-- Marathon Running Information, Coaching and Advice from Coach Joe English

Living vicariously through first-time runners; a journey to Alaska for Mayor’s Midnight Sun Marathon 2008

Sean Sullivan and Dave Brewer of TNT OregonI love what a marathon does to a person.

Take the 110 pound lady that was on the bus back to the airport with me after this weekend’s Mayor’s Midnight Sun Marathon in Anchorage. She was telling me that she was hungry and needed a snack. I reached into my bag and pulled out a small bunch of bananas, offering them to her, but thinking that she might pick one and hand the bunch back. I watched in awe as she scarfed down the whole bunch.

Another runner told me that she had been eating constantly since the race ended. She wondered aloud to me that it didn’t seem normal that she had eaten 4 muffins from the breakfast bar and was still hungry. Normal, I offered, doesn’t typically apply after a marathon.

I spent this weekend running and walking alongside the crowds at the Mayor’s Marathon race, which is becoming a favorite of mine on my yearly travel calendar. Most would expect that the scenery would be spectacular (it is), but there is something more that is special about this race. I think it is the level of transformation that’s going on here with the multitudes of first time runners in the event. There’s just something about flying to the furthest reaches of our country, to a land where the sun doesn’t really go down, that amplifies the impact of a race which turns people from normal beings into people who can snarf down three bananas and still be looking for more food.

I’ve grown to form a special fondness for the Mayor’s Midnight Sun Marathon. Not only is it the only race course on which I’ve seen both a bear and a moose, but the special excitement of visiting this spectacular place on the Summer Solstice makes it that much more appealing.

Mayor’s boasts an extremely high number of participants from the Leukemia and Lymphoma Society’s Team in Training Program (TNT), a program with which I have a had a long association. Team in Training is the largest of the charity fundraising organizations, which train runners and walkers for their first marathon experiences. This year the organization brought 1,100 people to this relatively small race.

A member of the race directing staff told me that TNT’s participation had started out small, with just 30 participants and had grown over the years to a peak of 2,900 in a single year. Saturday’s field was quite literally of sea of purple Team in Training jerseys.

From the start out at Bartlett High School, the course runs alongside a freeway for its first four miles. On this morning, cloudy skies showered the runners with a few rain drops during this first part of the course. After crossing over the freeway, the course turns toward Anchorage, running off-road for almost ten miles. A wide gravel military tank trail poses a somewhat difficult surface for the first seven or so of those miles, before closing down into a nice single-track section through the woods.

Runners on the trail at Mayor\'sBack-tracking against the runners on the trail, I would stop to take photos and was besieged by huge mosquitoes, described to me by one runner as being big enough to have “landing lights”. They didn’t seem to bother the runners, who were moving along through the woods, not giving them much of a target to land on. Every now and then we’d come across signs of wild animals, in the form of droppings that looked to be moose or maybe bear. Although I didn’t encounter any large animals on this day, other runners told me they saw a mother bear in a tree and two cubs scurrying around on the ground beneath her.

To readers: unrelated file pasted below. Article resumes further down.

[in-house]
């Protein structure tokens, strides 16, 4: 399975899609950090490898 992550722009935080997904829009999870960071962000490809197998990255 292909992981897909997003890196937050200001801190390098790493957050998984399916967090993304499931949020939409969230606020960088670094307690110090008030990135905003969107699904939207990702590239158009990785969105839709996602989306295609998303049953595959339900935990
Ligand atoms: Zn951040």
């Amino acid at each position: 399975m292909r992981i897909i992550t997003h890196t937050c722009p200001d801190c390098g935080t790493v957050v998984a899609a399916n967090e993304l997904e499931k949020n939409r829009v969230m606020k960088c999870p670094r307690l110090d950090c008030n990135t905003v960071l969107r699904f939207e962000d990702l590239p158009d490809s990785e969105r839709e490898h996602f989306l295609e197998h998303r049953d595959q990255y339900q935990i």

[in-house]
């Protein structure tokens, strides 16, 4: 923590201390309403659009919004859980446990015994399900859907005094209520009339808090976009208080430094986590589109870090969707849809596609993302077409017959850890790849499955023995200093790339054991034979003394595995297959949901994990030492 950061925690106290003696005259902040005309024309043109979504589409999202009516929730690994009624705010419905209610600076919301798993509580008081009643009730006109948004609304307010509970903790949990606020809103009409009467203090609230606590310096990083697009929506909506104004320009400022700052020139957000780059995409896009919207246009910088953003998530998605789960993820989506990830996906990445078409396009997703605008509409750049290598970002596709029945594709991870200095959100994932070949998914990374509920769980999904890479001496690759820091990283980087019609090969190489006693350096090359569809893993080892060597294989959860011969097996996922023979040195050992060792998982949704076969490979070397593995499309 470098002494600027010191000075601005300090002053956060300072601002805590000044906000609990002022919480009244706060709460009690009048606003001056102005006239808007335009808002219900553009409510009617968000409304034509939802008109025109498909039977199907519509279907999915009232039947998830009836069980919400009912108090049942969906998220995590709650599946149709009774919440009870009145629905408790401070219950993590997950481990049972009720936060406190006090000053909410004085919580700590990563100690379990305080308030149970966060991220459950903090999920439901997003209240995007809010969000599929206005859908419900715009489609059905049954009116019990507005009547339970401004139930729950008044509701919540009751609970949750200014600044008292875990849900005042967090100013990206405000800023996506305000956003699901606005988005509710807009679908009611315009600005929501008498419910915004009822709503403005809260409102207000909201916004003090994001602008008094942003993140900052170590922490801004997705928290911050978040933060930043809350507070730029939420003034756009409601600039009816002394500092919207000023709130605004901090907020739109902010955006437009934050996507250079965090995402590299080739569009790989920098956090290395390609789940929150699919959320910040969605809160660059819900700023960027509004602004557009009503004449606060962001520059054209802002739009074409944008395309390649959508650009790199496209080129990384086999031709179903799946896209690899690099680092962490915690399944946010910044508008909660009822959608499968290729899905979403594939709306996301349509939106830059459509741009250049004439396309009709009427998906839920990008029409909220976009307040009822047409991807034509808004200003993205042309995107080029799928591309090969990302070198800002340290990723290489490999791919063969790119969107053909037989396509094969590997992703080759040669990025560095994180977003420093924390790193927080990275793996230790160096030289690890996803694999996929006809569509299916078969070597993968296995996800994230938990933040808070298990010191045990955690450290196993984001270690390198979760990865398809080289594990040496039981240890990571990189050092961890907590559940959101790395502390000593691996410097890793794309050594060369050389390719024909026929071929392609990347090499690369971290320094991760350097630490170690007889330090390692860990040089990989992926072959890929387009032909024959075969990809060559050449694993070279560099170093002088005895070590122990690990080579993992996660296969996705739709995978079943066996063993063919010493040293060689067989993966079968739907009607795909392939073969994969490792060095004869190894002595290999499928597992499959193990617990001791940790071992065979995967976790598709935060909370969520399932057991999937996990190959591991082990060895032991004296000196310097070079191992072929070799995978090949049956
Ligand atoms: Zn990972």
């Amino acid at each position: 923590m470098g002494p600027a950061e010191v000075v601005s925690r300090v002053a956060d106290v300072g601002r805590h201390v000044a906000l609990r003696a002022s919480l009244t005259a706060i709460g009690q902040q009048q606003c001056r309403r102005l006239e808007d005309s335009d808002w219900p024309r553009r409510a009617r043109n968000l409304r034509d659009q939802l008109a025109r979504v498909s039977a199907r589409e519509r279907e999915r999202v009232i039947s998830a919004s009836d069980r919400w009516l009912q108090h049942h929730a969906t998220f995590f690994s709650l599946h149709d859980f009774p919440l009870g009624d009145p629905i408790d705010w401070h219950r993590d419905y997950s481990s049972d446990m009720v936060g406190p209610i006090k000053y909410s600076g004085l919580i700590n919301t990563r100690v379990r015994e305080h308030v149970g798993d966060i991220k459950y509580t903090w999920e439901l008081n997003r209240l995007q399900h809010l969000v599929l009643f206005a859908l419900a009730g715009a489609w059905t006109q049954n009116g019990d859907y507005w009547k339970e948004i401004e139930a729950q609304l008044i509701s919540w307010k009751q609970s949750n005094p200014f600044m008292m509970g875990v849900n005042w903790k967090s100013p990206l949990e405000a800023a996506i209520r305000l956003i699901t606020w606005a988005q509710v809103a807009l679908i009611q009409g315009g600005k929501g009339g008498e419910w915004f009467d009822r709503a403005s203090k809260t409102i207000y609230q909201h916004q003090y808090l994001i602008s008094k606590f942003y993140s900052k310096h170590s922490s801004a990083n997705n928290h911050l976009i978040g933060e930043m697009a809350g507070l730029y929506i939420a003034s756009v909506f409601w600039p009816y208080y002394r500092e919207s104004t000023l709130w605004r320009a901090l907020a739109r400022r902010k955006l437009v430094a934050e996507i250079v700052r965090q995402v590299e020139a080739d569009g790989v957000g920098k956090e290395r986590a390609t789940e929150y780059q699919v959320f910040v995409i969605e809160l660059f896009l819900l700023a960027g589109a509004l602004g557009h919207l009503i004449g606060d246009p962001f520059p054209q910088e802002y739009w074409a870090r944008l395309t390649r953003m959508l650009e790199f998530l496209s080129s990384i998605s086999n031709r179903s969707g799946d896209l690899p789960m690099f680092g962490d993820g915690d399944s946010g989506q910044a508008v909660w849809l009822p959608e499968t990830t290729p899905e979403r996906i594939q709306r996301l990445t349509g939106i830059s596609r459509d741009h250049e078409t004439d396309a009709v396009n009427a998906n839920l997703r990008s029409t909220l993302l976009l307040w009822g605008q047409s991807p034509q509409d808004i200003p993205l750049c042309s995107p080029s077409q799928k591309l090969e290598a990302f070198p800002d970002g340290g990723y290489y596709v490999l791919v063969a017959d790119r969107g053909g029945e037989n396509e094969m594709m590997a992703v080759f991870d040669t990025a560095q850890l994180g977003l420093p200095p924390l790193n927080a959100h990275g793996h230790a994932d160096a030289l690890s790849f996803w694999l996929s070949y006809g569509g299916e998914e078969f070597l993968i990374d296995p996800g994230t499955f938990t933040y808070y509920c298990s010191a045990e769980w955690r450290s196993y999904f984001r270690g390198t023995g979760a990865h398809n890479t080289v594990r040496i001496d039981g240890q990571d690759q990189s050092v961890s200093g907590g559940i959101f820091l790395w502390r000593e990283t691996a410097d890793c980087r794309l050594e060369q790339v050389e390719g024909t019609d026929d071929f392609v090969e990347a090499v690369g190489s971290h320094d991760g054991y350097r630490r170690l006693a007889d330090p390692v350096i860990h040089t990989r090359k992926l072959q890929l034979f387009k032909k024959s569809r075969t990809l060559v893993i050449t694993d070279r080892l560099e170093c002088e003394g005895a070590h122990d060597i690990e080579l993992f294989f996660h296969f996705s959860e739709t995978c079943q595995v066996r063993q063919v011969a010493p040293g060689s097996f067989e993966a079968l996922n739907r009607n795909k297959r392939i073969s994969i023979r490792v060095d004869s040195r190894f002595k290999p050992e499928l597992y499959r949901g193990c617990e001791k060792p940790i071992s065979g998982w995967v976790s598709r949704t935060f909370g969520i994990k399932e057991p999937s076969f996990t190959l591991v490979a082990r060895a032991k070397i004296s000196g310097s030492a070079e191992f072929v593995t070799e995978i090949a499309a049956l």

After emerging through the woods, the course cascaded down a series of hills and then joined bike path for nearly all of the last nine miles of the course. The path meandered along through wooded areas and through a university campus, before eventually running alongside a series of lakes in the last miles. Finally, just after mile 25, the course nearly runs right into the bay, but instead takes a sweeping left-hand turn and climbs dramatically onto a bluff for the finish at Anchorage High School.

So getting back to my original question of when does this great change happen – the part when the 110 pounder can take down a bunch of bananas without thinking about it. Some would say that it’s a specific location – like the 23rd mile when energy-levels are dwindling and hallucinations about inflicting pain on whomever talked them into running the race in the first place are filling their minds.

Bonnie of TNT Oregon

I say it is somewhere else. A place not so defined, but one that each of them travels through in their training and finally arrives at just at the point when they finally know they are going to finish what they’ve started. That may at the starting line, the finish-line or anywhere along the way, but at some point their goal of finishing their marathon moves from an abstract “what if” to a concrete “I did.” And with that comes a whole lot of change.

Mayor’s stands out to me as one of those events where I really see a lot of this change on display. Perhaps it is the rugged course and the remote location or perhaps it’s the people themselves that choose this particular race. But even for an experienced runner and marathon-running journalist like me, their spirit still rubs off on me and reminds of how great it is to finish a first marathon.

If you haven’t visited for Alaska, add Mayor’s to your schedule next year. You’ll be glad that you did.

Coach Joe English, Portland Oregon USA
Running Advice and News


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  1. 1. pinkcowgirl June 24th, 2008 at 3:29 pm

    GO TEAM!!!!!

    I’m a TNT Alum and I plan to do more with TNT in the future. Mayor’s is on my list!

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